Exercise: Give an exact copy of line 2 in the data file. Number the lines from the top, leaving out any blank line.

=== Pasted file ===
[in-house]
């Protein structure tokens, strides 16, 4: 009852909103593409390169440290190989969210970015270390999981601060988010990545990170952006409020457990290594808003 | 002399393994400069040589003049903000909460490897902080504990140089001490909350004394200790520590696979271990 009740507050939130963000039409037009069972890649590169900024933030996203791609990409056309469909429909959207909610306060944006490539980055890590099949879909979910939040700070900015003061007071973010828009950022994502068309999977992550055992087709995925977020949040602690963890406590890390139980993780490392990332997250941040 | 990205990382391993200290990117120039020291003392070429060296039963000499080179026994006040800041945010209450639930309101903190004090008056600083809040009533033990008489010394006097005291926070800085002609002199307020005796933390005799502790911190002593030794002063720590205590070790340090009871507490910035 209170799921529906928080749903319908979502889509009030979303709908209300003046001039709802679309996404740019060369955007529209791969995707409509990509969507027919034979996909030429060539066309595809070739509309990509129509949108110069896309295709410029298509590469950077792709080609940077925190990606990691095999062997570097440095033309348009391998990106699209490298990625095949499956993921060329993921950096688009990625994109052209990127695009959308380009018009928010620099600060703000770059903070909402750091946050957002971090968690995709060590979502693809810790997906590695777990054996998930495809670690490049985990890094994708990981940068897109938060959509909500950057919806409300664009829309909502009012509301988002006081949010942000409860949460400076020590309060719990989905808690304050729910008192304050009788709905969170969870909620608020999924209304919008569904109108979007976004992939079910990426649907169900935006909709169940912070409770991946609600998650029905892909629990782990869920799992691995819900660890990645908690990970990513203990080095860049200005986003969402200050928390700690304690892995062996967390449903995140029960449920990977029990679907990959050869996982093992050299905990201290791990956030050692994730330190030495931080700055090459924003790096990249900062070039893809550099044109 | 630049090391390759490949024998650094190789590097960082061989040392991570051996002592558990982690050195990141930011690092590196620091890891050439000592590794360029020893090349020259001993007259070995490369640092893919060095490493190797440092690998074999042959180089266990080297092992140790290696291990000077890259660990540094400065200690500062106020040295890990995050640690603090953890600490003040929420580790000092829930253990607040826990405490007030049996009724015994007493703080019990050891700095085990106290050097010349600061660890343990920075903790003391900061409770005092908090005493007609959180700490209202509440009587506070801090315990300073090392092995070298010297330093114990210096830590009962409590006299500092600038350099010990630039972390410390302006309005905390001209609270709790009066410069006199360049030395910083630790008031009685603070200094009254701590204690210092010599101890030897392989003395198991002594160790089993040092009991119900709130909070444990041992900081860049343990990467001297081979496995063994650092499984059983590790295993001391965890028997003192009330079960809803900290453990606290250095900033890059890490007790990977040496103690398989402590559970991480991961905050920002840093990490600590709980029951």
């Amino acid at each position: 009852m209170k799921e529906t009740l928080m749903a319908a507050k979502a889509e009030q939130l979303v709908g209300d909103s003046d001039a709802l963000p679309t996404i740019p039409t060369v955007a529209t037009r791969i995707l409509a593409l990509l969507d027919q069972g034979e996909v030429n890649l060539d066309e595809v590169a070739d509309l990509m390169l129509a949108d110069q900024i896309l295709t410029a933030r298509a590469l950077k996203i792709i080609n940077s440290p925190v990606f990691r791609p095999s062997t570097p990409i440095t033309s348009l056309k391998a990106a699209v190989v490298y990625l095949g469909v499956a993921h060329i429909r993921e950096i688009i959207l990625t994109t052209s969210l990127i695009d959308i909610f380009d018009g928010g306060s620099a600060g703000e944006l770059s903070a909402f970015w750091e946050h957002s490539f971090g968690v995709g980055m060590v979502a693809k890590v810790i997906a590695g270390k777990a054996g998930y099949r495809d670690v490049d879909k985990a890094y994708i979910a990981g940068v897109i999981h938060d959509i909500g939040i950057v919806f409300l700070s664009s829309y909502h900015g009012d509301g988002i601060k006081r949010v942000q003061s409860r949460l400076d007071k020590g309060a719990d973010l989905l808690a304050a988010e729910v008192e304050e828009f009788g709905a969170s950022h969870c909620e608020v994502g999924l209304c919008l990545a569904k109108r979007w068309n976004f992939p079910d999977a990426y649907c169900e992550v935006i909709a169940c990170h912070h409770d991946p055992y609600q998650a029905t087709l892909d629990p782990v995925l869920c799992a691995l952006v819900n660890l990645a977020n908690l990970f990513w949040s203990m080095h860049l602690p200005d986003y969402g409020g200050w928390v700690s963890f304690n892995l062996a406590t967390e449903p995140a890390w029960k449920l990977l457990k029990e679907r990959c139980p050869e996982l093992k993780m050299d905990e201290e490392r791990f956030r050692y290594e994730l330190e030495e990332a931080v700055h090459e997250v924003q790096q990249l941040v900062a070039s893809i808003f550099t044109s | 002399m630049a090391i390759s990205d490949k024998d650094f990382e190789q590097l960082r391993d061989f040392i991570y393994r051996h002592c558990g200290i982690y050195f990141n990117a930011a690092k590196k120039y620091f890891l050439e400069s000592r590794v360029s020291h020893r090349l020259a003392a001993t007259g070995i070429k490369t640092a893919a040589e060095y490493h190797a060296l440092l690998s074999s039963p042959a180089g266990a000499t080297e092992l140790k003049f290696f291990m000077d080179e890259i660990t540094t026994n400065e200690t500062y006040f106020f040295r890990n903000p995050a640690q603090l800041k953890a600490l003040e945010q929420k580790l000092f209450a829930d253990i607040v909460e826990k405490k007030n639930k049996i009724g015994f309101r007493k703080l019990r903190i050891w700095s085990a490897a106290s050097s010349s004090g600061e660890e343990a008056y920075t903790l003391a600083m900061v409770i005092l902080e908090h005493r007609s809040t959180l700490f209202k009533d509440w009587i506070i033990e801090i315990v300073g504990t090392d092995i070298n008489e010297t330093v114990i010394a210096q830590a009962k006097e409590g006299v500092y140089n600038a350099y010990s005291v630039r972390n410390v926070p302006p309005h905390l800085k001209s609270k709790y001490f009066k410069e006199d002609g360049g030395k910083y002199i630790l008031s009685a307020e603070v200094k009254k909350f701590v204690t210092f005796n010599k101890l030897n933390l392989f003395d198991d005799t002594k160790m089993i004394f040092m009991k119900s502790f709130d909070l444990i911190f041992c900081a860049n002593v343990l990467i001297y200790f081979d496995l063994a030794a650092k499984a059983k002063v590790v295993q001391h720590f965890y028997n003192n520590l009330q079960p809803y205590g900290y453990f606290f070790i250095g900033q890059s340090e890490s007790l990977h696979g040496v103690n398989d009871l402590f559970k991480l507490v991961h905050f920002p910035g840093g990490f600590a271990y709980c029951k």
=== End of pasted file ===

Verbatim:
């Protein structure tokens, strides 16, 4: 009852909103593409390169440290190989969210970015270390999981601060988010990545990170952006409020457990290594808003 | 002399393994400069040589003049903000909460490897902080504990140089001490909350004394200790520590696979271990 009740507050939130963000039409037009069972890649590169900024933030996203791609990409056309469909429909959207909610306060944006490539980055890590099949879909979910939040700070900015003061007071973010828009950022994502068309999977992550055992087709995925977020949040602690963890406590890390139980993780490392990332997250941040 | 990205990382391993200290990117120039020291003392070429060296039963000499080179026994006040800041945010209450639930309101903190004090008056600083809040009533033990008489010394006097005291926070800085002609002199307020005796933390005799502790911190002593030794002063720590205590070790340090009871507490910035 209170799921529906928080749903319908979502889509009030979303709908209300003046001039709802679309996404740019060369955007529209791969995707409509990509969507027919034979996909030429060539066309595809070739509309990509129509949108110069896309295709410029298509590469950077792709080609940077925190990606990691095999062997570097440095033309348009391998990106699209490298990625095949499956993921060329993921950096688009990625994109052209990127695009959308380009018009928010620099600060703000770059903070909402750091946050957002971090968690995709060590979502693809810790997906590695777990054996998930495809670690490049985990890094994708990981940068897109938060959509909500950057919806409300664009829309909502009012509301988002006081949010942000409860949460400076020590309060719990989905808690304050729910008192304050009788709905969170969870909620608020999924209304919008569904109108979007976004992939079910990426649907169900935006909709169940912070409770991946609600998650029905892909629990782990869920799992691995819900660890990645908690990970990513203990080095860049200005986003969402200050928390700690304690892995062996967390449903995140029960449920990977029990679907990959050869996982093992050299905990201290791990956030050692994730330190030495931080700055090459924003790096990249900062070039893809550099044109 | 630049090391390759490949024998650094190789590097960082061989040392991570051996002592558990982690050195990141930011690092590196620091890891050439000592590794360029020893090349020259001993007259070995490369640092893919060095490493190797440092690998074999042959180089266990080297092992140790290696291990000077890259660990540094400065200690500062106020040295890990995050640690603090953890600490003040929420580790000092829930253990607040826990405490007030049996009724015994007493703080019990050891700095085990106290050097010349600061660890343990920075903790003391900061409770005092908090005493007609959180700490209202509440009587506070801090315990300073090392092995070298010297330093114990210096830590009962409590006299500092600038350099010990630039972390410390302006309005905390001209609270709790009066410069006199360049030395910083630790008031009685603070200094009254701590204690210092010599101890030897392989003395198991002594160790089993040092009991119900709130909070444990041992900081860049343990990467001297081979496995063994650092499984059983590790295993001391965890028997003192009330079960809803900290453990606290250095900033890059890490007790990977040496103690398989402590559970991480991961905050920002840093990490600590709980029951």